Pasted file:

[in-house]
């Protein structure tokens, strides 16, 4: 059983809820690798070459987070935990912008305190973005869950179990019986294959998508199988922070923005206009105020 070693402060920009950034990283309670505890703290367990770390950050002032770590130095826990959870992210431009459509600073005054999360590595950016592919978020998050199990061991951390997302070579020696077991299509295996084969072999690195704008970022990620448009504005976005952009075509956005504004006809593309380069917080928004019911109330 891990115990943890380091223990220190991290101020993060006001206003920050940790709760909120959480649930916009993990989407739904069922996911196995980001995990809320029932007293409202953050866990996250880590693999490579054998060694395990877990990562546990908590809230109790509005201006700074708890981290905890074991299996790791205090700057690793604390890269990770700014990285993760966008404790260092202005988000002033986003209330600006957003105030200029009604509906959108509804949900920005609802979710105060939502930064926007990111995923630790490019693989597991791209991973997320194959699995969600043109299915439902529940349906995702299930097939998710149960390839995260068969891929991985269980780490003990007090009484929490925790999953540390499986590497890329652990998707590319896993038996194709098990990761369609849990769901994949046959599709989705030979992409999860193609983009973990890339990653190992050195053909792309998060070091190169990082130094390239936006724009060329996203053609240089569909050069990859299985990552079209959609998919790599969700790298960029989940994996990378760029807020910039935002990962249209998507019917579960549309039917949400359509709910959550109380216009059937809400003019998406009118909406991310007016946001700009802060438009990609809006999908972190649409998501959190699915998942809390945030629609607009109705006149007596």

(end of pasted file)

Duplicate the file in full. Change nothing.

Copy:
[in-house]
């Protein structure tokens, strides 16, 4: 059983809820690798070459987070935990912008305190973005869950179990019986294959998508199988922070923005206009105020 070693402060920009950034990283309670505890703290367990770390950050002032770590130095826990959870992210431009459509600073005054999360590595950016592919978020998050199990061991951390997302070579020696077991299509295996084969072999690195704008970022990620448009504005976005952009075509956005504004006809593309380069917080928004019911109330 891990115990943890380091223990220190991290101020993060006001206003920050940790709760909120959480649930916009993990989407739904069922996911196995980001995990809320029932007293409202953050866990996250880590693999490579054998060694395990877990990562546990908590809230109790509005201006700074708890981290905890074991299996790791205090700057690793604390890269990770700014990285993760966008404790260092202005988000002033986003209330600006957003105030200029009604509906959108509804949900920005609802979710105060939502930064926007990111995923630790490019693989597991791209991973997320194959699995969600043109299915439902529940349906995702299930097939998710149960390839995260068969891929991985269980780490003990007090009484929490925790999953540390499986590497890329652990998707590319896993038996194709098990990761369609849990769901994949046959599709989705030979992409999860193609983009973990890339990653190992050195053909792309998060070091190169990082130094390239936006724009060329996203053609240089569909050069990859299985990552079209959609998919790599969700790298960029989940994996990378760029807020910039935002990962249209998507019917579960549309039917949400359509709910959550109380216009059937809400003019998406009118909406991310007016946001700009802060438009990609809006999908972190649409998501959190699915998942809390945030629609607009109705006149007596």